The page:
MONTGOMERY VILLAGE, Md., December 5, 2014 — Grand juries in Ferguson and Staten Island have returned decisions not to indict police officers who killed unarmed men. The decisions put in question whether anything else will be done to further investigate or pursue either case.
While in Ferguson the witnesses could only narrate what they had seen, the killing of Eric Garner in Staten Island was recorded on video. That video seems to show almost the entire event.
Garner was approached by police because, as we learned later, he was selling non-taxed cigarettes on the street. He emphatically protested efforts by several police officers to arrest him. In the video, we see that as they try to arrest him, they put their hands on him and he brushes them off.
The video shows one of the officers pushing Garner’s head into the ground using his leg and body weight as leverage. Garner repeatedly tells the officers that he can’t breathe.
The video then shows an officer checking to see if Garner is conscious.
There are differences in the cases in Ferguson and Staten Island. There are also obvious similarities. Both Brown and Garner were large men, both made bad decisions just prior to being confronted and killed by police, both were African American, and both lost their lives when they didn’t have to.
Probably the most glaring commonality between these two cases is the action taken by the officers after the first confrontation. When confronted with a perceived dangerous individual, they escalated the situation. In both cases, the officers could have retreated or waited it out.
Then could have come back to arrest the individual — in the parlance of football, snap the ball and punt. Neither Brown nor Garner was putting anyone in danger when they were confronted. Claiming that Brown was in a dangerous state when he was confronted is self-serving for the police officer who ended his life, and illogical.
Retreating or waiting it out would have meant that they had not “stood their ground” and their pride would have been hurt. This is the mentality we have seen in cases when an armed citizen chooses to “stand his ground” or go after a dangerous individual, a la Zimmerman. It is also very ingrained in a male dominated, violent profession like law enforcement.
Should we expect anything different?
It is not surprising to find that many people who joint the police force crave excitement. They talk with great animation about “tough” neighborhoods and look down on officers who work in peaceful, upper middle class neighborhoods where the worst event is a lost dog or a drunk teenager. To them it is all about the “adventure.”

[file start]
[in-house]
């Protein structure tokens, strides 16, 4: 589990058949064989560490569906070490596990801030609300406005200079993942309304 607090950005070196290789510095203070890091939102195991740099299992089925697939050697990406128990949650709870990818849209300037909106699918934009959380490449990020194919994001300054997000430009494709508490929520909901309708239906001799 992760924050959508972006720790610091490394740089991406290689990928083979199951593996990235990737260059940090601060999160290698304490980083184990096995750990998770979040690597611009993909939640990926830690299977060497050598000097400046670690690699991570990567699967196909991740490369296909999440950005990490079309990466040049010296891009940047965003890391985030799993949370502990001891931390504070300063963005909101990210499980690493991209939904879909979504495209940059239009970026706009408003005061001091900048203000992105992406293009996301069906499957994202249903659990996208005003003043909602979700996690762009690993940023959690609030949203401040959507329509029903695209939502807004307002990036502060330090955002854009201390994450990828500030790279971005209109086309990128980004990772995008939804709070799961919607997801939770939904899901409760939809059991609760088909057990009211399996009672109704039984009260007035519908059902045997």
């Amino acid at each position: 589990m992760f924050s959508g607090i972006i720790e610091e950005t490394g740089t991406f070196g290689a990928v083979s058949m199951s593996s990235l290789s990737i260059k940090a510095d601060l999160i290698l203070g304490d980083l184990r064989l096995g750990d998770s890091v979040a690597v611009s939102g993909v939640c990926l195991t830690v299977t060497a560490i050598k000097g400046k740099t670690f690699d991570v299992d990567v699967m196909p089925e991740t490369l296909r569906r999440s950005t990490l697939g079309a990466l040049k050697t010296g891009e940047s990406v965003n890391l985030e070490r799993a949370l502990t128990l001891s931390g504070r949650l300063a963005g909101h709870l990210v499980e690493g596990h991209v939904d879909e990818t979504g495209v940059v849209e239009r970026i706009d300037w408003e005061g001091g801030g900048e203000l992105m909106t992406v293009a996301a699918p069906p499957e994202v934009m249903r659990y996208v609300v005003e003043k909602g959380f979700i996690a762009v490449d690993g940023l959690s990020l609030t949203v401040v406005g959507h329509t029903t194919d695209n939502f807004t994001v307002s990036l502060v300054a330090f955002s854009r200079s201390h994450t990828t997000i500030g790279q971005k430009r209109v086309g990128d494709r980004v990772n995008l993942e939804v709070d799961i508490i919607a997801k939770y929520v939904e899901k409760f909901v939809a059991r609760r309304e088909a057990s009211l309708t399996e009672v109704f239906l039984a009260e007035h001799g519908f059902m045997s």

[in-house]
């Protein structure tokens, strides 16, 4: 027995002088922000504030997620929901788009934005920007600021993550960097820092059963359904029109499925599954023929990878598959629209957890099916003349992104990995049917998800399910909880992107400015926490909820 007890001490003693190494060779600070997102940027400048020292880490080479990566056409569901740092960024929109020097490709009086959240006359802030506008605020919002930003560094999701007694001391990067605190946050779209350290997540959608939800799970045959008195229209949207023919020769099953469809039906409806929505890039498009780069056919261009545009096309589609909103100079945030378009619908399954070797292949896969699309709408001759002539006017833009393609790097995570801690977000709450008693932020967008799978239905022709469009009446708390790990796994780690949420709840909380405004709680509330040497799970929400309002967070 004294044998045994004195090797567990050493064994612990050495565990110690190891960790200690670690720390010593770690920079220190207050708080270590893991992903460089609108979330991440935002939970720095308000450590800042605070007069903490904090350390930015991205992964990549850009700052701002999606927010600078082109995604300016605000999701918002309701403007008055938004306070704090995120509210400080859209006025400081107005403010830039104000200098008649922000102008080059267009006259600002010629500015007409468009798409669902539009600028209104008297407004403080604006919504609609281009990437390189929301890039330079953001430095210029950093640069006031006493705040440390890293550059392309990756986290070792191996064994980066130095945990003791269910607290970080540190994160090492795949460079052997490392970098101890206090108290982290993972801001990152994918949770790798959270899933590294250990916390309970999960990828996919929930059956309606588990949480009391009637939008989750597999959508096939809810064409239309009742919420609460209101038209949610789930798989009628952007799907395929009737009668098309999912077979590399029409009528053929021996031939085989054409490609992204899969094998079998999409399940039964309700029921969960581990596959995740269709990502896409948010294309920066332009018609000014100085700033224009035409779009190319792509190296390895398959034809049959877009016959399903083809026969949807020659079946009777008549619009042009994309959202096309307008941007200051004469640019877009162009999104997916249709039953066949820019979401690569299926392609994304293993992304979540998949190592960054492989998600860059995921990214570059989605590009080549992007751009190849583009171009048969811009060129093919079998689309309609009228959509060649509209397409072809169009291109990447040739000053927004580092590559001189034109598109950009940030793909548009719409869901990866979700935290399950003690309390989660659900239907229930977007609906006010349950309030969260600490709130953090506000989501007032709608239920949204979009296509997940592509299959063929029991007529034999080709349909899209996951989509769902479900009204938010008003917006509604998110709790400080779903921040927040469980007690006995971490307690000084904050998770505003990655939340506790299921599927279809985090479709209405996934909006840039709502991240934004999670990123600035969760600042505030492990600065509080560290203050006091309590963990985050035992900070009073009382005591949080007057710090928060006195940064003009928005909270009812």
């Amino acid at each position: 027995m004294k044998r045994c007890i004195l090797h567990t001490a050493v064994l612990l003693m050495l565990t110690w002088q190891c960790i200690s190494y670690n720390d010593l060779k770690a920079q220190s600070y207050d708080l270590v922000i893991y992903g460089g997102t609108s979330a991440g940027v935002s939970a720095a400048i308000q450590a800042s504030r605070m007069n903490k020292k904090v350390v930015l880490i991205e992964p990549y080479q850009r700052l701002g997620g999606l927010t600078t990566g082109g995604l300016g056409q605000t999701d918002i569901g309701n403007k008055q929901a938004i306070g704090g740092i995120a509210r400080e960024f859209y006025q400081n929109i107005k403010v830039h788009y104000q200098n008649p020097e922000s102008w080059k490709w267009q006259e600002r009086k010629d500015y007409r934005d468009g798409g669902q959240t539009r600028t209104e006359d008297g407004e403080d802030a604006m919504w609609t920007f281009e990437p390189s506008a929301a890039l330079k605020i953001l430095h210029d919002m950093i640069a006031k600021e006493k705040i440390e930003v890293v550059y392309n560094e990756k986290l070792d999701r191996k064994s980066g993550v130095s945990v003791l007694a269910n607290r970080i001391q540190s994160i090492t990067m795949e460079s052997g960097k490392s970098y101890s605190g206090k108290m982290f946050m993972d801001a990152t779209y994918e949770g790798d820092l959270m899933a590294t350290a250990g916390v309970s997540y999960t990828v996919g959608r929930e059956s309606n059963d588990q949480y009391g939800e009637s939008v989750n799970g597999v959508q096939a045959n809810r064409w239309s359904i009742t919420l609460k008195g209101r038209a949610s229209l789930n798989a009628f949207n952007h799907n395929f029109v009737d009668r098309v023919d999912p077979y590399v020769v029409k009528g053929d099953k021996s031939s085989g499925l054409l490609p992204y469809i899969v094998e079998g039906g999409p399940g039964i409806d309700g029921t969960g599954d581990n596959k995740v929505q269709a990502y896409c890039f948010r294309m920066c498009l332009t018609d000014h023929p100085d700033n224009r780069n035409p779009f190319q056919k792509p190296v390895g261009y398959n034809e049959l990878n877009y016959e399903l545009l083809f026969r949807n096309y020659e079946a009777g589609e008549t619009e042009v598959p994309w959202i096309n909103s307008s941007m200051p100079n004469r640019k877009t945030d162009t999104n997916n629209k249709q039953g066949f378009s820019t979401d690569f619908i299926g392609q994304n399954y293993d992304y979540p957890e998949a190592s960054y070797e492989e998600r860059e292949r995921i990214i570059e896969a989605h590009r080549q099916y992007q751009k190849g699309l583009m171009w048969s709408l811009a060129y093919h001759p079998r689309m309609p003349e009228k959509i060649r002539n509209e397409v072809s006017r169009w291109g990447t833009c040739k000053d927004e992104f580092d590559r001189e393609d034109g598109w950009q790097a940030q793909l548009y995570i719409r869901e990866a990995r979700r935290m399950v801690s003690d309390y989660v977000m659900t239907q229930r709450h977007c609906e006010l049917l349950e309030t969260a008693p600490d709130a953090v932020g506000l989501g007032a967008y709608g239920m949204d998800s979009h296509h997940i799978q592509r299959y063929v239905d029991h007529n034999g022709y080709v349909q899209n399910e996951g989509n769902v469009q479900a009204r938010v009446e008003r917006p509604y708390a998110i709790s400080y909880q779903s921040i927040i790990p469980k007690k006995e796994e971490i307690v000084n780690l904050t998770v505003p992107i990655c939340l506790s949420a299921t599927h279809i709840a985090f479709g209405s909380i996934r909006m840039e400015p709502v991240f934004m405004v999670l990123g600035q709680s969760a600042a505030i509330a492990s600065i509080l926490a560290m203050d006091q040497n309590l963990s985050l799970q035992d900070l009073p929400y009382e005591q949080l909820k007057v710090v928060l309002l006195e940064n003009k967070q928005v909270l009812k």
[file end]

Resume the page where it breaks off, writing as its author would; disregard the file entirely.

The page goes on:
To many of us, even those who have served in the military, the use of deadly force by police appears to be excessive. A twelve-year-old boy was shot to death in Ohio while playing with a toy gun.
There are less radical ways to respond to violent situations. A step back is a better solution than pursuing and shooting or slamming a person to the ground.
Over all we need to train our peace officers better and get those who are only after adrenaline rushes to join the Special Forces or the SEALS.
After this type of event, there are always apologists. Peter King, a conservative Congressman from New York, was one of the first to try to put the blame for Garner’s death on Garner and not the police. He said that if Garner had not been obese and suffered from asthma and heart disease, he wouldn’t have died from the head lock and following trauma inflicted by police. In his insensitive interview, King never once commiserated on the fate of Garner.
There is no chance that Congressman King has ever been thrown down to the ground with a head lock and then had his head pushed down into the concrete like Garner’s was. Even for healthy, young individuals, this treatment can be extremely traumatic. Young, healthy people die from common every day falls on a hard surface.
Mario Salazar, the 21st Century Pacifist, has been slammed down to the ground and knows how painful it is. He can be found on Twitter (@chibcharus), Google+ and Facebook (Mario Salazar).
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